Starting in 1383, Pfullendorf ruled itself according to a constitution that gave decisive powers to the town guilds and provided for the annual election of the mayor. A 50-member “High Council” also elected annually, was vested with executive authority alongside a 17-member “Small Council” chaired by the mayor. With brief interruptions, this guild-based constitution remained in force until 1803 and was to serve as a model for other cities.

Pfullendorf became a member of the powerful Swabian League in 1488 and took part in the war of 1492 against Duke Albrecht of Bavaria. The city was assigned to contribute 4 footmen, 6 horsemen, 4 wagons and 8 tents for the campaign.

Like a few other small Free Imperial Cities in the vicinity of Lake Constance, Pfullendorf was comparatively untouched by the turmoil that engulfed Germany during the Protestant Reformation and it was to be one of the 12 Free Imperial Cities, out of 50, that was to be officially classified as Catholic at the Peace of Westphalia, that also explicitly stated for the first time that Free Imperial Cities enjoyed the same degree of independence (Imperial immediacy) as the other Imperial Estates.

Although the Black Death, the Peasants' War, the Reformation, the Thirty Years' War, the War of the Spanish Succession and the French Revolution left their marks on the region, Pfullendorf was able to avoid major destruction. During the Thirty Years's war, the city was fought over for five hours in 1632 and the pilgrimage church of Maria Schray, along with its Gothic choir, was burned down.

End of the Free Imperial City of Pfullendorf

Old Pfullendorf in 1900 Pfullendorf circa 1900.jpg
Old Pfullendorf in 1900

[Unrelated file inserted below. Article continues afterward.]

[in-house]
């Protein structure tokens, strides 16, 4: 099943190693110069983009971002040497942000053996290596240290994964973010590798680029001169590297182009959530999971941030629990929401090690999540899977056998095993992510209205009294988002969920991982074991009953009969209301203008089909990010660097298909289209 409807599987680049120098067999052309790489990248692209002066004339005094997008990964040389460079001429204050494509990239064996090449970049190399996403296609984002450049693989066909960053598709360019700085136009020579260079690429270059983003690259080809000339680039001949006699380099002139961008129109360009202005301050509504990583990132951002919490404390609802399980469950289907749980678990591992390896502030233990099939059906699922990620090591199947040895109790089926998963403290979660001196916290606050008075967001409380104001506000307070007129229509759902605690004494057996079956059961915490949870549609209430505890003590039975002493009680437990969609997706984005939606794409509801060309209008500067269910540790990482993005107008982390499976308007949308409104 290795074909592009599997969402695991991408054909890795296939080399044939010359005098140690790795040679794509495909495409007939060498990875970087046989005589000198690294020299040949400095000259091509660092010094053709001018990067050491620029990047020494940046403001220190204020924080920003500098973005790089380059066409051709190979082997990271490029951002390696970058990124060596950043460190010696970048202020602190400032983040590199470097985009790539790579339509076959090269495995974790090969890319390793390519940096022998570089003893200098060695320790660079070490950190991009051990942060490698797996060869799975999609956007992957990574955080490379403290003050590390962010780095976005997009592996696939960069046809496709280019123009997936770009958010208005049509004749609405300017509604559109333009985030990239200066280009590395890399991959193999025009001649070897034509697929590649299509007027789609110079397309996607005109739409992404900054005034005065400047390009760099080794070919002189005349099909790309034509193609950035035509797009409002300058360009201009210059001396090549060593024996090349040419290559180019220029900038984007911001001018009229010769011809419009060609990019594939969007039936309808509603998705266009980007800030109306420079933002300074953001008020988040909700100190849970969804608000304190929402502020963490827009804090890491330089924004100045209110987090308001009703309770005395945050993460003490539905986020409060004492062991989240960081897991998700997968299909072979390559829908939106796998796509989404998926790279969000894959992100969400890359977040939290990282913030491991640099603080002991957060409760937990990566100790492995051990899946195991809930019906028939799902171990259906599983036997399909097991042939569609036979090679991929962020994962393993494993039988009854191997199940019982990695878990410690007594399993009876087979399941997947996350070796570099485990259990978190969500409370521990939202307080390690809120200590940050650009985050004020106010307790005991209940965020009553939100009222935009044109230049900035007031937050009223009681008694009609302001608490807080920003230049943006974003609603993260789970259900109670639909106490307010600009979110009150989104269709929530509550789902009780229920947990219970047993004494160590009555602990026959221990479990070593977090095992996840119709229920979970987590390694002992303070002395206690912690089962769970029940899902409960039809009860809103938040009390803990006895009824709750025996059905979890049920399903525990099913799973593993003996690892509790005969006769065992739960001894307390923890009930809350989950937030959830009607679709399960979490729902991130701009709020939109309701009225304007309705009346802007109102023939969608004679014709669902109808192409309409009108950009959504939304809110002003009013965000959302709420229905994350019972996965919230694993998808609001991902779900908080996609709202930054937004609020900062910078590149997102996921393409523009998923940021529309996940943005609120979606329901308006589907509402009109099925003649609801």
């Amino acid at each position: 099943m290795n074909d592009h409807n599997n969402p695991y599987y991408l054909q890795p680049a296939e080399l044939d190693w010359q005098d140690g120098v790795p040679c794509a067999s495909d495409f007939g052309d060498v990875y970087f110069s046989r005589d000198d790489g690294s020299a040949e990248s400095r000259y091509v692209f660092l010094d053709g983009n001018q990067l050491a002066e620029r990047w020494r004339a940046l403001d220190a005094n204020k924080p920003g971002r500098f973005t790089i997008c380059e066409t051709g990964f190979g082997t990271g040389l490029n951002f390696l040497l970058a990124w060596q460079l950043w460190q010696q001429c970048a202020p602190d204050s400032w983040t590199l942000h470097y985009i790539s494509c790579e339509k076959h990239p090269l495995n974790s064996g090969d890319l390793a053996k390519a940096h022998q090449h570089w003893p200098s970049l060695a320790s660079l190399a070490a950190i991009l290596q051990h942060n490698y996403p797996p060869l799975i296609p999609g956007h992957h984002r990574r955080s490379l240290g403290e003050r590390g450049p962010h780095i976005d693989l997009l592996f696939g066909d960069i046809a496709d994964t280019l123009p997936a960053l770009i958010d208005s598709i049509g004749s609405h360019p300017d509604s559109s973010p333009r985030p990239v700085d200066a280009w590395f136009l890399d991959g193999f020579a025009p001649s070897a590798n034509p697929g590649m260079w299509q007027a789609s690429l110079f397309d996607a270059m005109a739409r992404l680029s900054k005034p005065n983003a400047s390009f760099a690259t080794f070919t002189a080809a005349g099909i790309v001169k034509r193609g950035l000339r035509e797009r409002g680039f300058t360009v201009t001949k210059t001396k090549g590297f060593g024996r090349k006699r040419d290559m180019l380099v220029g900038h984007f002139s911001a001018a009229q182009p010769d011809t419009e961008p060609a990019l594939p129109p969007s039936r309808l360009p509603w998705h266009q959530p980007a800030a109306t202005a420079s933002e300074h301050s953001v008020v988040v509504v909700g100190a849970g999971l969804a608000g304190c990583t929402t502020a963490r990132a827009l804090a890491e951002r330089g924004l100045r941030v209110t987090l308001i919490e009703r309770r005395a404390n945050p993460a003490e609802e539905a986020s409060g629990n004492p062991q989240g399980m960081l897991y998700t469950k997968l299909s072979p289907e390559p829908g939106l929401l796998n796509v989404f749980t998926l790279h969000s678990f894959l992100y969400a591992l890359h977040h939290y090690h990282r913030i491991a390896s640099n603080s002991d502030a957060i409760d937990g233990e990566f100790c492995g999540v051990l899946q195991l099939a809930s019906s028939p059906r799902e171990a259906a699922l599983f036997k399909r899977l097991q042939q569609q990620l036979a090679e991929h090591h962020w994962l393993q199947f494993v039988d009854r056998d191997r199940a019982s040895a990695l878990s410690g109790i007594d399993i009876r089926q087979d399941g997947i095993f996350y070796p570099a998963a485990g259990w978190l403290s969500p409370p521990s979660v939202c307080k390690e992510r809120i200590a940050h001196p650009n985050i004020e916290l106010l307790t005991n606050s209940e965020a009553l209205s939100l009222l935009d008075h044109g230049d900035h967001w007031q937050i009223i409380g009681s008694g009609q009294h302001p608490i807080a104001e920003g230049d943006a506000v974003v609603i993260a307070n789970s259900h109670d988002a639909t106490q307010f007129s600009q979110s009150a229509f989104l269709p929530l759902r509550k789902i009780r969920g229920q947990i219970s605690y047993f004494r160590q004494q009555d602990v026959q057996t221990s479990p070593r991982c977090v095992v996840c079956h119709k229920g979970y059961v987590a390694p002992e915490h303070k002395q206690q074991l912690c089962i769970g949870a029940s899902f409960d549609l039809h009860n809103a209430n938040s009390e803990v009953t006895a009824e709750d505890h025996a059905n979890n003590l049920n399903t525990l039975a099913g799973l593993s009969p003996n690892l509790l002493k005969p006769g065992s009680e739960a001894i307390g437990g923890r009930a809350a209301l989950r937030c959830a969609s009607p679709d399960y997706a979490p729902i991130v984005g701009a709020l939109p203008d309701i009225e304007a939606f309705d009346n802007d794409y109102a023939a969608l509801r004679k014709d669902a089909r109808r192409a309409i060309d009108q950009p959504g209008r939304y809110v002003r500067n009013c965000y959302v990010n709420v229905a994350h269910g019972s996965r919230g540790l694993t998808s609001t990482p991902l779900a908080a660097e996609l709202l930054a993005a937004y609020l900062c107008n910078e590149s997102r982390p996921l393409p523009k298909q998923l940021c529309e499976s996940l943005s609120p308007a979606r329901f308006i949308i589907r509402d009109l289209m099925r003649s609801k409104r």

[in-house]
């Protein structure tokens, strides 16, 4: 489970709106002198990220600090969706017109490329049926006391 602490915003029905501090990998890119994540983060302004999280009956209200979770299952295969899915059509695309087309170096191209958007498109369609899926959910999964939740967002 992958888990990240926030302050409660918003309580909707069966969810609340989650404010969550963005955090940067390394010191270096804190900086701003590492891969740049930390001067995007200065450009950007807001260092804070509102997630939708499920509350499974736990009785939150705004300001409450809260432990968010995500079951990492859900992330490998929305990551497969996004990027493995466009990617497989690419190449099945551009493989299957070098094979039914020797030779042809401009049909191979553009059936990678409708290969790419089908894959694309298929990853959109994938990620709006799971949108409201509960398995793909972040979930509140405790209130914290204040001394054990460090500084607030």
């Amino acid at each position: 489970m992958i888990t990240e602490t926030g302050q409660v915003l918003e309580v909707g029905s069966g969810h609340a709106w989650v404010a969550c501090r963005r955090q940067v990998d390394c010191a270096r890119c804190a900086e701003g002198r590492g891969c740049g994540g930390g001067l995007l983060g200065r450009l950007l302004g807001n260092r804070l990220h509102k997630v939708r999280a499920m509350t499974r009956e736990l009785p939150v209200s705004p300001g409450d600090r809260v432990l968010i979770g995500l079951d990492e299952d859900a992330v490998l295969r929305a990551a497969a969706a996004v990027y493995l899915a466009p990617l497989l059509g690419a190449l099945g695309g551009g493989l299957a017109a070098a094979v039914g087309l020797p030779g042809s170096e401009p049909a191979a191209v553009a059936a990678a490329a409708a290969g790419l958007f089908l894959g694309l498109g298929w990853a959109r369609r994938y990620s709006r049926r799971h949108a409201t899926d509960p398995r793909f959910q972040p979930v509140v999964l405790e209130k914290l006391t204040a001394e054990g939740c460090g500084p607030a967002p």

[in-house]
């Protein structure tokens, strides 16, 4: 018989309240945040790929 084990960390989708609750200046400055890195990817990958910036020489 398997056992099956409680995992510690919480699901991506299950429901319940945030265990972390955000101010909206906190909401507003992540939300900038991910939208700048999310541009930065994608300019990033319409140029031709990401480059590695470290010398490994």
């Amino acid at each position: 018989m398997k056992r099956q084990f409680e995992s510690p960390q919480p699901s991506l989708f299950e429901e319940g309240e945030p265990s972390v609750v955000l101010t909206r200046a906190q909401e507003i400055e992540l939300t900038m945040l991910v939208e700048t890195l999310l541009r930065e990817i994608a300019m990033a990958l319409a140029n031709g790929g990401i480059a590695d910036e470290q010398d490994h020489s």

The Town Hall circa 1905 Pfullendorf Rathaus, circa 1905.jpg
The Town Hall circa 1905

Like most of the other 50 Free Imperial Cities, Pfullendorf lost its freedom in the course of the mediatisation of 1803 and was annexed to the Margraviate of Baden.

The old hospital building in the center of town was sold and in 1845 (it now houses the restaurant Deutscher Kaiser) and a new hospital opened on the site of a former monastery near the Upper Gate. The city was connected to the railway network in 1873-75.

Pfullendorf remained an administrative center in the upper Linzgau until 1936. It then became part of the district of Überlingen, and has been a part of the district of Sigmaringen since 1973. During the administrative reforms that occurred from 1972 to 1976, the neighboring villages of Aach-Linz, Denkingen, Gaisweiler, Tautenbronn, Großstadelhofen, Mottschieß, Otterswang, and Zell-Schwäblishausen became part of Pfullendorf.

Culture

The German Army's Special Operations Training Centre (German : Ausbildungszentrum für spezielle Operationen) is located in Pfullendorf, as was the NATO International Long Range Reconnaissance Patrol School following its move from Weingarten to its closure in 1999. In 2001 the United States Army took command of the I-LRRP School in Pfullendorf and the name was changed to the International Special Training Centre (ISTC). ISTC is the International Wing (I-Wing) of the German Ausbildungszentrum Special Operations.

Twin towns

Notable Pfullendorfers

Project Manager, Kitchens

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References

  1. "Bevölkerung nach Nationalität und Geschlecht am 31. Dezember 2018". Statistisches Landesamt Baden-Württemberg (in German). July 2019.